The main limitation here is the need to hold onto all the scores. We could loose this by using the query() function query to generate scores each loop over the BitSet. This would slow things down but allow Solr to sort unlimited amount of data, fairly quickly.

        If we were sorting on a field and didn't need to hang onto scores we could sort very large sets of data using on-disk doc-values.

        Show
        Joel Bernstein added a comment - On the topic of ranking the entire result set, one approach would be: 1)Gather the bitset in the postfilter and hang onto the scores. 2)In the output writer loop over the bitset and add the docs to a priority queue with a size of 200. After one loop over the full set, send out the first 200 docs, turning them off in the bitset. 3)Clear the priority queue and repeat step 2 until the BitSet is cleared. The main limitation here is the need to hold onto all the scores. We could loose this by using the query() function query to generate scores each loop over the BitSet. This would slow things down but allow Solr to sort unlimited amount of data, fairly quickly. If we were sorting on a field and didn't need to hang onto scores we could sort very large sets of data using on-disk doc-values.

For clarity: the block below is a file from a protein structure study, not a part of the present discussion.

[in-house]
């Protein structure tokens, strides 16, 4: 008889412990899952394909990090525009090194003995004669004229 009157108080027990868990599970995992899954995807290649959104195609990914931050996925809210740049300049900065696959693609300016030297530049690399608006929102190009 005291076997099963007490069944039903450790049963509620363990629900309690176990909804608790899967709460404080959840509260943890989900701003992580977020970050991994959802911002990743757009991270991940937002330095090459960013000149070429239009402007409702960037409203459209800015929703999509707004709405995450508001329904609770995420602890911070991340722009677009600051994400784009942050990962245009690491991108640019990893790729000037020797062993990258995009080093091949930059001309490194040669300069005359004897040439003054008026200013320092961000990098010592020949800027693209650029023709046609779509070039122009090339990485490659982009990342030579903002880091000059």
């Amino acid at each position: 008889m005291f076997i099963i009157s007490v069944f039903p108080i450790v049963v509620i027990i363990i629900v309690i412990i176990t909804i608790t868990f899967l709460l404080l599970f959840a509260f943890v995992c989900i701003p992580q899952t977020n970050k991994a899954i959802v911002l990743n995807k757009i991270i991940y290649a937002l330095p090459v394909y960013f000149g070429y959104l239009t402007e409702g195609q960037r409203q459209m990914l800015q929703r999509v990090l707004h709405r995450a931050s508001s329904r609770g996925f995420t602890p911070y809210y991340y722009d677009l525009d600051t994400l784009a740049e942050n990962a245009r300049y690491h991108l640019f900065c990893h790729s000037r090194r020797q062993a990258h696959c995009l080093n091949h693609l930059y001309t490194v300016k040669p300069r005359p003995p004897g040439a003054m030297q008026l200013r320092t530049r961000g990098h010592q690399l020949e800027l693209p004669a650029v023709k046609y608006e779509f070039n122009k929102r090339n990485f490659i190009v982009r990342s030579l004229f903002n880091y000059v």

Hide
        Mikhail Khludnev added a comment -

        FWIW,
        https://github.com/m-khl/solr-patches/tree/streaming
        in this branch (a little bit old) I implemented something like that with two differences:

        • it doesn't allocate bitset for results, but streams into output straightforwardly
        • distributed search for indexes presorted by uniqKey. it merges these streamed results with increasing external ids.
        Show